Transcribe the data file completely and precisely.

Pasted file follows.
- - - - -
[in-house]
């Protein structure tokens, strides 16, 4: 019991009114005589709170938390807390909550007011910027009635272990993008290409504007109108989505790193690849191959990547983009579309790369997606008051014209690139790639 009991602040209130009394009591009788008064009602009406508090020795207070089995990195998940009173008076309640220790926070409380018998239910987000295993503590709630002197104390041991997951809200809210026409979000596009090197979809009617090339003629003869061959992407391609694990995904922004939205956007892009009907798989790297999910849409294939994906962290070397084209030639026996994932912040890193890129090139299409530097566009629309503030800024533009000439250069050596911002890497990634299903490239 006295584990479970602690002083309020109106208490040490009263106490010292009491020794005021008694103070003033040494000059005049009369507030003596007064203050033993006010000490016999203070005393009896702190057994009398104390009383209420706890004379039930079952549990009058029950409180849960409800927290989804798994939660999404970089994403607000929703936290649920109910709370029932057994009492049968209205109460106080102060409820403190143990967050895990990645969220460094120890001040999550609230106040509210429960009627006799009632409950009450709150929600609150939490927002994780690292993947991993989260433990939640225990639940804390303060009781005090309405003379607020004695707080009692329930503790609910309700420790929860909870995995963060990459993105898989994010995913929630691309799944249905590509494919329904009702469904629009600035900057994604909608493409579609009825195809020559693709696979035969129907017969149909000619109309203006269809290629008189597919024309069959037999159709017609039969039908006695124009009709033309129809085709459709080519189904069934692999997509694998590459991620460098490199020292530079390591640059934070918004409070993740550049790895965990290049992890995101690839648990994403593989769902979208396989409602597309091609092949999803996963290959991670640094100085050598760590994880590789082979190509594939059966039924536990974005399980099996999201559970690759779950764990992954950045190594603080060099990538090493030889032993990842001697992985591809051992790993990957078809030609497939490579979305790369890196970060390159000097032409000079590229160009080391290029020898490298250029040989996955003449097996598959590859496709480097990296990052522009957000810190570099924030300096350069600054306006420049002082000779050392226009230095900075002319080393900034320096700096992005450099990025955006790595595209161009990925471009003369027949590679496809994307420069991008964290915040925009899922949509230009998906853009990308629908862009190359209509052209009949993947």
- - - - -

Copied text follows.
[in-house]
């Protein structure tokens, strides 16, 4: 019991009114005589709170938390807390909550007011910027009635272990993008290409504007109108989505790193690849191959990547983009579309790369997606008051014209690139790639 009991602040209130009394009591009788008064009602009406508090020795207070089995990195998940009173008076309640220790926070409380018998239910987000295993503590709630002197104390041991997951809200809210026409979000596009090197979809009617090339003629003869061959992407391609694990995904922004939205956007892009009907798989790297999910849409294939994906962290070397084209030639026996994932912040890193890129090139299409530097566009629309503030800024533009000439250069050596911002890497990634299903490239 006295584990479970602690002083309020109106208490040490009263106490010292009491020794005021008694103070003033040494000059005049009369507030003596007064203050033993006010000490016999203070005393009896702190057994009398104390009383209420706890004379039930079952549990009058029950409180849960409800927290989804798994939660999404970089994403607000929703936290649920109910709370029932057994009492049968209205109460106080102060409820403190143990967050895990990645969220460094120890001040999550609230106040509210429960009627006799009632409950009450709150929600609150939490927002994780690292993947991993989260433990939640225990639940804390303060009781005090309405003379607020004695707080009692329930503790609910309700420790929860909870995995963060990459993105898989994010995913929630691309799944249905590509494919329904009702469904629009600035900057994604909608493409579609009825195809020559693709696979035969129907017969149909000619109309203006269809290629008189597919024309069959037999159709017609039969039908006695124009009709033309129809085709459709080519189904069934692999997509694998590459991620460098490199020292530079390591640059934070918004409070993740550049790895965990290049992890995101690839648990994403593989769902979208396989409602597309091609092949999803996963290959991670640094100085050598760590994880590789082979190509594939059966039924536990974005399980099996999201559970690759779950764990992954950045190594603080060099990538090493030889032993990842001697992985591809051992790993990957078809030609497939490579979305790369890196970060390159000097032409000079590229160009080391290029020898490298250029040989996955003449097996598959590859496709480097990296990052522009957000810190570099924030300096350069600054306006420049002082000779050392226009230095900075002319080393900034320096700096992005450099990025955006790595595209161009990925471009003369027949590679496809994307420069991008964290915040925009899922949509230009998906853009990308629908862009190359209509052209009949993947």